Is Acceptance One Step?

My husband is dead. I must go on in life without him.

I have accepted my reality.

Until…. I haven’t again.

The phases of grief are not neat and orderly, but messy and sometimes a never ending flux. And I’m beginning to think that the step of acceptance is anything but a singular, one time step.

If only acceptance brought a closure to the pain of this horrid chapter. If only acceptance was like wearing a jacket that when you felt the sun, with summer’s warmth of hope and saw you no longer needed it, you could strip it off and hang it in the closet.

Done.

Ready to go on.

But grief instead is like an early spring day where all four seasons seem to cohabitate the same day and the weather can’t make up its mind, leaving you chilly one minute and swiping sweat off your brow the next.

women s gray long sleeve shirt
Photo by Matt Hardy on Pexels.com

Acceptance is being able to shed that coat. Realizing you don’t need to carry its weight. Realizing it is stifling in the summer heat. But then your grief doesn’t stay warm, does it. It turns cold with no warning. The jacket is pulled back on and you have to go through the process again of waiting for the sun to come out to feel okay with shedding the enclosure once again.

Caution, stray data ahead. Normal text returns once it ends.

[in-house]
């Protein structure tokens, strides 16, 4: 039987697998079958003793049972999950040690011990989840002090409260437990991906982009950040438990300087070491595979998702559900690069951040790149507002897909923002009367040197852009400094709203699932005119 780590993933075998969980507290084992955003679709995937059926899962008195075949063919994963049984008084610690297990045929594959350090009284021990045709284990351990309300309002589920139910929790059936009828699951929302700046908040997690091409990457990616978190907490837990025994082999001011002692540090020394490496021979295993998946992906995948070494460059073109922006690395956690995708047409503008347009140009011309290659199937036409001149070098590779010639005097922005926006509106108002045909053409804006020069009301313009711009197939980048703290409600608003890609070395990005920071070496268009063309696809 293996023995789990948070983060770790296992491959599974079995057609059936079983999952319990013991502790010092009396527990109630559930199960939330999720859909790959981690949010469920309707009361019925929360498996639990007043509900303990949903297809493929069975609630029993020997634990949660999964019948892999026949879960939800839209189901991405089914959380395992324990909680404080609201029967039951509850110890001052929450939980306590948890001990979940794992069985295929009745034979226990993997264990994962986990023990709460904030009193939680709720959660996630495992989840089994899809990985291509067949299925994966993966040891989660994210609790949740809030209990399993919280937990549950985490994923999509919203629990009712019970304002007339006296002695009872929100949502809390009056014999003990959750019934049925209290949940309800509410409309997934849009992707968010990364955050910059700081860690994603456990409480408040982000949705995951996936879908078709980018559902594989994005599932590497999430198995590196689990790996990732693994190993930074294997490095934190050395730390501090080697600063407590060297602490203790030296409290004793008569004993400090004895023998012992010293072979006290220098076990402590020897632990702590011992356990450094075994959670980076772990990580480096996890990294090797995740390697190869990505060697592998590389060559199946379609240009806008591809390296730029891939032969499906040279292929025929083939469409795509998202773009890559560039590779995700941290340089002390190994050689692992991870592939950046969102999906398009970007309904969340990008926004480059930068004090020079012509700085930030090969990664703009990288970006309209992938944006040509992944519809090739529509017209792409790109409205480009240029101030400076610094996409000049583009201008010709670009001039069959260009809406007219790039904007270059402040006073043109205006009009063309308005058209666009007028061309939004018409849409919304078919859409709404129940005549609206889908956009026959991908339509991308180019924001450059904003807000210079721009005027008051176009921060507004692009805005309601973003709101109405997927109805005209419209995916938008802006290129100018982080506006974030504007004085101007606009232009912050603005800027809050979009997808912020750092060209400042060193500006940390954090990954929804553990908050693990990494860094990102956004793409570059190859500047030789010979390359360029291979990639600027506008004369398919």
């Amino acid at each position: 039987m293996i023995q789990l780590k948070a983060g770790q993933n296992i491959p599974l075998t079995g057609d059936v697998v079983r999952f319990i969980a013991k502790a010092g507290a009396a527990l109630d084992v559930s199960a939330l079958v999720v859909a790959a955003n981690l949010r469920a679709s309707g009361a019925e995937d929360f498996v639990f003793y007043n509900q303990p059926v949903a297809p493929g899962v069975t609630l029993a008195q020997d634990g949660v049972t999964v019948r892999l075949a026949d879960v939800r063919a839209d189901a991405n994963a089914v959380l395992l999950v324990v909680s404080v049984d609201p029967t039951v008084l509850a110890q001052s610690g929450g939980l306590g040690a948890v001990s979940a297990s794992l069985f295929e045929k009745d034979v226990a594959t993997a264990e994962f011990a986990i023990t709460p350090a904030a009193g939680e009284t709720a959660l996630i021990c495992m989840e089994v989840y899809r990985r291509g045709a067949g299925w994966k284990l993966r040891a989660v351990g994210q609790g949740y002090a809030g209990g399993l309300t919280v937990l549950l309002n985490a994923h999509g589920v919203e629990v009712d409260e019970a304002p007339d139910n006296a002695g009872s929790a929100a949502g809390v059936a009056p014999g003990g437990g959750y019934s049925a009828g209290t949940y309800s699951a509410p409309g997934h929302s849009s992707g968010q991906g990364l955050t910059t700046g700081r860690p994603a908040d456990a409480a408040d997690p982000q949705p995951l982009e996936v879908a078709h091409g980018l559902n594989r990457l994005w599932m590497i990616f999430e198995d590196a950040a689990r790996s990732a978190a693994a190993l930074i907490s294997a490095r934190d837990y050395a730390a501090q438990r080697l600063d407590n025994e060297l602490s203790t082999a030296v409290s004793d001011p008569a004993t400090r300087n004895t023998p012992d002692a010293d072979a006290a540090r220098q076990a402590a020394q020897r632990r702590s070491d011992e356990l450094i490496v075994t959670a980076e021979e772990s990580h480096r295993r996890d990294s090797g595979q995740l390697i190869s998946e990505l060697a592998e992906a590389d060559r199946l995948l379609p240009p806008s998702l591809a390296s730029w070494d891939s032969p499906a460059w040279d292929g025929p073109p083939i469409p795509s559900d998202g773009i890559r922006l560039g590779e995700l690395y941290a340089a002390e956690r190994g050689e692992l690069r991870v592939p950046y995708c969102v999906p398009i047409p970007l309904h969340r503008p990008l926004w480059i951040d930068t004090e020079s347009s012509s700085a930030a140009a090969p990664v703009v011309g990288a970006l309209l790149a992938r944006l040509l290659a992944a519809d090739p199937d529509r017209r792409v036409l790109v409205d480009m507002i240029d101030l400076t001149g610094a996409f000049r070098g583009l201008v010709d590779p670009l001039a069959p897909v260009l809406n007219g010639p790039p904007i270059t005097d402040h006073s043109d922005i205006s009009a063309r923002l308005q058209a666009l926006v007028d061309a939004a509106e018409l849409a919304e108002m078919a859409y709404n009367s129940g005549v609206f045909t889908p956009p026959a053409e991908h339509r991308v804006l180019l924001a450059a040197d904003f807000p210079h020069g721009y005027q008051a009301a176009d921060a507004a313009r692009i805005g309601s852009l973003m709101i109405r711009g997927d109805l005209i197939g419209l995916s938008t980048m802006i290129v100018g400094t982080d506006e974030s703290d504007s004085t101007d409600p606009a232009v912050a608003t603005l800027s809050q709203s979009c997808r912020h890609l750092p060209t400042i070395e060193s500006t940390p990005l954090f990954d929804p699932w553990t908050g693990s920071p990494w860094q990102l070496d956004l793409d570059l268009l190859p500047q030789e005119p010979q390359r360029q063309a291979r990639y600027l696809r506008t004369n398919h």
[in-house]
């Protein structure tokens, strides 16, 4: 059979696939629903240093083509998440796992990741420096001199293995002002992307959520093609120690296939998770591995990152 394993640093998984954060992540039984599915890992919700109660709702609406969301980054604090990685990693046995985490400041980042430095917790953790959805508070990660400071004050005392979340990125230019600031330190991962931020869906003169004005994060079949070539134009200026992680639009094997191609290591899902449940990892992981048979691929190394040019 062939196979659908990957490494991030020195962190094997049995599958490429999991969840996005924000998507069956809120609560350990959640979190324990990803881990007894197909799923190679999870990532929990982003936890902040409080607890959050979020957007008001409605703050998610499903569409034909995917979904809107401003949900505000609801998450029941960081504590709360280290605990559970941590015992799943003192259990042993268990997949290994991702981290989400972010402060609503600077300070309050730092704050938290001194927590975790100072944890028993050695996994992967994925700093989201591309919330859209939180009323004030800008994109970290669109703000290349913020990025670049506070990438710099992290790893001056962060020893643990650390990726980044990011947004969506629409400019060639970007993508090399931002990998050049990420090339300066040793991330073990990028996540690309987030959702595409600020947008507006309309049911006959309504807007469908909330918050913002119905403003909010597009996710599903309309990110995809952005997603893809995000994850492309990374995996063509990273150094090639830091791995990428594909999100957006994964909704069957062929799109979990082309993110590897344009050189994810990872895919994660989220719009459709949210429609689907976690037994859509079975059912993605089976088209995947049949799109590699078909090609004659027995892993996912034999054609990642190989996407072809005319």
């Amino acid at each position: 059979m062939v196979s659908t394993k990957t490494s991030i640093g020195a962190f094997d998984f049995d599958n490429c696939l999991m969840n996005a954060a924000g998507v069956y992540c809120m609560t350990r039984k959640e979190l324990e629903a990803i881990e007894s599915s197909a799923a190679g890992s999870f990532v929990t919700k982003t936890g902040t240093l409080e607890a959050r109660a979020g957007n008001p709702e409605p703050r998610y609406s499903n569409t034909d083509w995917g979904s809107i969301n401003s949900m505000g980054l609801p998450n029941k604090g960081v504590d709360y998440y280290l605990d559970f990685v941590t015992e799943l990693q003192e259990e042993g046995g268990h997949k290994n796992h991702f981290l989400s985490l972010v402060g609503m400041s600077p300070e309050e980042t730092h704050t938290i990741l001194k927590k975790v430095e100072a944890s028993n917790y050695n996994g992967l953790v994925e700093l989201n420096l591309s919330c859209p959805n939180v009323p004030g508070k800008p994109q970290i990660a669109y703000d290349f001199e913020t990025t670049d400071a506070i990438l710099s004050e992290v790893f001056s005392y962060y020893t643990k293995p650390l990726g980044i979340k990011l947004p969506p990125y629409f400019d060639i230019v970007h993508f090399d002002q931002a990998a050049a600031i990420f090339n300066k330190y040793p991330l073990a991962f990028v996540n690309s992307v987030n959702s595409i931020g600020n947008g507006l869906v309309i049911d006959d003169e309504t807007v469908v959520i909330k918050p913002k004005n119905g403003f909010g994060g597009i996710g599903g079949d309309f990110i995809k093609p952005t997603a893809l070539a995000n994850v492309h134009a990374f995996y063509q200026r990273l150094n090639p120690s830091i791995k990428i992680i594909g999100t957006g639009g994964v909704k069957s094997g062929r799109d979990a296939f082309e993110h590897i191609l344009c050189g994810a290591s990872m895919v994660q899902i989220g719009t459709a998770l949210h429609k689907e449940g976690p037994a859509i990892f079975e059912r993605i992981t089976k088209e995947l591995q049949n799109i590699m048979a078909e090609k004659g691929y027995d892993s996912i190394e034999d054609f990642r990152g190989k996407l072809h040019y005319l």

Acceptance is a process that happens over and over and over again.

Why? Because unacceptance happens over and over again. Because the natural resistance to the unwanted change happens over and over again. Because stinking triggers remind you that you are sad for what you lost, over and over again.

Don’t be discouraged because you feel the final step of grief, acceptance, seems to be out of reach. Because acceptance isn’t like a jacket that you can hang neatly in a closet because the season is done forever. Seasons change.

Maybe part of the acceptance is accepting the fact that no two days will be alike.

Acceptance is acceptance of the pain. Acceptance of the anger. Acceptance of the missing. And acceptance of the sparks of hope and times of peace. Sometimes even accepting the possibilities of this unwanted life.

Acceptance is no longer avoiding the pain or distracting yourself from it. You accept it as part of you. Accept that it’ll change you. Accept that it will have moments of bubbling up inside of you. The experience has seeped roots into every part of your being bringing a new depth of character and strength and compassion.

Maybe acceptance is knowing there will just be days that you’ll be burning up with that jacket on, and the insane drive to want to peel it off you isn’t so powerful anymore. It just is what it is. It’s part of you and that’s okay.

Acceptance doesn’t mean you no longer struggle. I think it means the burden of grief, that jacket, little by little, isn’t your identity anymore. The burden isn’t something you clutch across your chest and hold tight. Acceptance is being willing to pull a different jacket on for a while or no jacket at all, because it isn’t all consuming. Acceptance is the surrender to the ebb and flow and letting it wash you. Cleanse you. And strengthen you.

 

 

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